edit: i forgot from your previous thread, have you also checked your coolant temp sensor as well as (if they are equiped) an EGR temp sensor?
 

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Discussion Starter #4
yes, it actually has a new ect sensor on it, and all the egr stuff is good. i guess i'm just not sure as to how much of an impact the iat has on the fuel injection. oh well, 17 bucks at advance, no biggie. i wonder why it didn't throw a code? as for the readings being off, do you think it could be leaning it out when cold, and running it rich when it's warm? i don't have a way to check the map sensor, it seems to be the frequency kind, and i don't have a tach to hook it up to.
 

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try running it with the sensor unhooked. you'll be in fmem "limp in" mode...the ecm will substitute default numbers to keep the engine running in case of a total sensor failure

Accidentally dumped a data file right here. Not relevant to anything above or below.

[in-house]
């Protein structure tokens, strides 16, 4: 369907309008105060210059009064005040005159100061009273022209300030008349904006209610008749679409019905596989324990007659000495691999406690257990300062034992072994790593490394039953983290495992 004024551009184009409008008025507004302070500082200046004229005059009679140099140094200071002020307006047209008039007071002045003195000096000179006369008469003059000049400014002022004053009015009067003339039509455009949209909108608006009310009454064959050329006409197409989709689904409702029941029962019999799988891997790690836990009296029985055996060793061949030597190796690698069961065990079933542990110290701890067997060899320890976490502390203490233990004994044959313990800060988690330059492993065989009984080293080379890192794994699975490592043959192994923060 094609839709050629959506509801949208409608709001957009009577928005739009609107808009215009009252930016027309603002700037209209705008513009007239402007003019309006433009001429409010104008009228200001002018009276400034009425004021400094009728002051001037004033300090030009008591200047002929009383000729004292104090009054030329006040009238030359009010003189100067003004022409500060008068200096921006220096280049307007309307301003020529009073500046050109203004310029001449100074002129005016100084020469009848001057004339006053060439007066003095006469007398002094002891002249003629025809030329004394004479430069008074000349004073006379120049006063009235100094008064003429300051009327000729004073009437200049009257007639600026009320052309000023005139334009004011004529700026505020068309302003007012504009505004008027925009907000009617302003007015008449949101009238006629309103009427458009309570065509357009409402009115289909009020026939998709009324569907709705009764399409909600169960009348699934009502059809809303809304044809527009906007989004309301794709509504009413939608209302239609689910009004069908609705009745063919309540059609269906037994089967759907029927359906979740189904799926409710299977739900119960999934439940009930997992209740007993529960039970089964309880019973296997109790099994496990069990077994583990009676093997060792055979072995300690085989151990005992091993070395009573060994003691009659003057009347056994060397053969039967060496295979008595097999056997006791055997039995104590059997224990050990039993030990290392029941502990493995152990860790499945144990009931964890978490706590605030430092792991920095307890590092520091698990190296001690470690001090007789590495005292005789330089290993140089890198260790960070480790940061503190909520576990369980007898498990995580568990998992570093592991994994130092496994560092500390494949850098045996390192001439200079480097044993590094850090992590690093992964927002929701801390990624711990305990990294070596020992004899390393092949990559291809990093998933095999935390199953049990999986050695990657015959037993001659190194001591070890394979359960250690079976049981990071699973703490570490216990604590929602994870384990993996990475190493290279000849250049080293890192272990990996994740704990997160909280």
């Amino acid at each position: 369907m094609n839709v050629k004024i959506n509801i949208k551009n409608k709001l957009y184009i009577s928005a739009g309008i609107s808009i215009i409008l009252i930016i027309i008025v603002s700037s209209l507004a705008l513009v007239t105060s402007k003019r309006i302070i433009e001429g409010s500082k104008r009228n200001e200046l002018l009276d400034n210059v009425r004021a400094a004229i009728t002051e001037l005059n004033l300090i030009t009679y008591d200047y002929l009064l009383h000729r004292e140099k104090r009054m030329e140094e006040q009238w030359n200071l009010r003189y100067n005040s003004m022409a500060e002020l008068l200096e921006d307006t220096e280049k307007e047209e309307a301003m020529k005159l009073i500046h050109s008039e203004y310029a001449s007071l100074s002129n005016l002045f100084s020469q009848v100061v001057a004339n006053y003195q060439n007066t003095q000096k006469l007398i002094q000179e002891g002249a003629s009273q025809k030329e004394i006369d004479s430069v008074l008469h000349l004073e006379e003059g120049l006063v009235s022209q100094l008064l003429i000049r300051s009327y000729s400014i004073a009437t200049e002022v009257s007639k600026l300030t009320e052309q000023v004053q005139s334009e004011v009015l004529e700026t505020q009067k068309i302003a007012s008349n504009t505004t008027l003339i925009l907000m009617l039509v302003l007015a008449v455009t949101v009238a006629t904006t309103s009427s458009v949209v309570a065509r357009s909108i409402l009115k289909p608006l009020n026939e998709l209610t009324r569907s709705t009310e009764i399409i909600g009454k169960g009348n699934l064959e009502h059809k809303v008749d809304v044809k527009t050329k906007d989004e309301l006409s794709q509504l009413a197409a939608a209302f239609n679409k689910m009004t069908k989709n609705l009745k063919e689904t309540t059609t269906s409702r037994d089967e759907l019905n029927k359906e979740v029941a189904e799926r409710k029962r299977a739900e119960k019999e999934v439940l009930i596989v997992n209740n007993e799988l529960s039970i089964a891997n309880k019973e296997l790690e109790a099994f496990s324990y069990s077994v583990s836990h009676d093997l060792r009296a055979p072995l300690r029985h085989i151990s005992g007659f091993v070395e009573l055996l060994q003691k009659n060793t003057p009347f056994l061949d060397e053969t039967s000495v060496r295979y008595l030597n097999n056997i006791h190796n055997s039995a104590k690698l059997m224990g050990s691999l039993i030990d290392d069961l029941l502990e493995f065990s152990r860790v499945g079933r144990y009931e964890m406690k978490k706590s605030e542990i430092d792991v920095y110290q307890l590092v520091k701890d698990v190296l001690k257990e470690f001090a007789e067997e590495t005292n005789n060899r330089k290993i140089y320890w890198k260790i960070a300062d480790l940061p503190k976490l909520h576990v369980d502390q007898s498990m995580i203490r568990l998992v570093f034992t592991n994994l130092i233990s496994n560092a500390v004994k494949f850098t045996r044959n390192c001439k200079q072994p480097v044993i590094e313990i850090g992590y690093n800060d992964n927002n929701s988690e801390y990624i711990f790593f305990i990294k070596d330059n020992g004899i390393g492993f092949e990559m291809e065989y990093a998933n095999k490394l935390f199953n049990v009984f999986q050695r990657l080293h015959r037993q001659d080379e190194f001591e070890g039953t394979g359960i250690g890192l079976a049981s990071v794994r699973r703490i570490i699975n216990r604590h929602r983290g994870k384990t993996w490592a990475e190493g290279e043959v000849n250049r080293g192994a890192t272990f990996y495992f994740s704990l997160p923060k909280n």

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it wont throw a code because it thinks its working..it doesnt know that its really 68 degrees outside because the IAT is telling it its not.
 

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Also forgot to mention, clear your codes (during the koeo test, when its sending you the codes, just disconnect the MIL connector) also since you've replaced sensors, clear your keep alive memory. This is the adaptive settings you're pcm has learned as you're engine has been running and sensors were wearing out etc. If you were running on a bad sensor, and the PCM was compensating for it, it'll continue trying to compensate for it even if you've replaced the sensor. To clear these, just leave the battery unhooked for at least 15 seconds.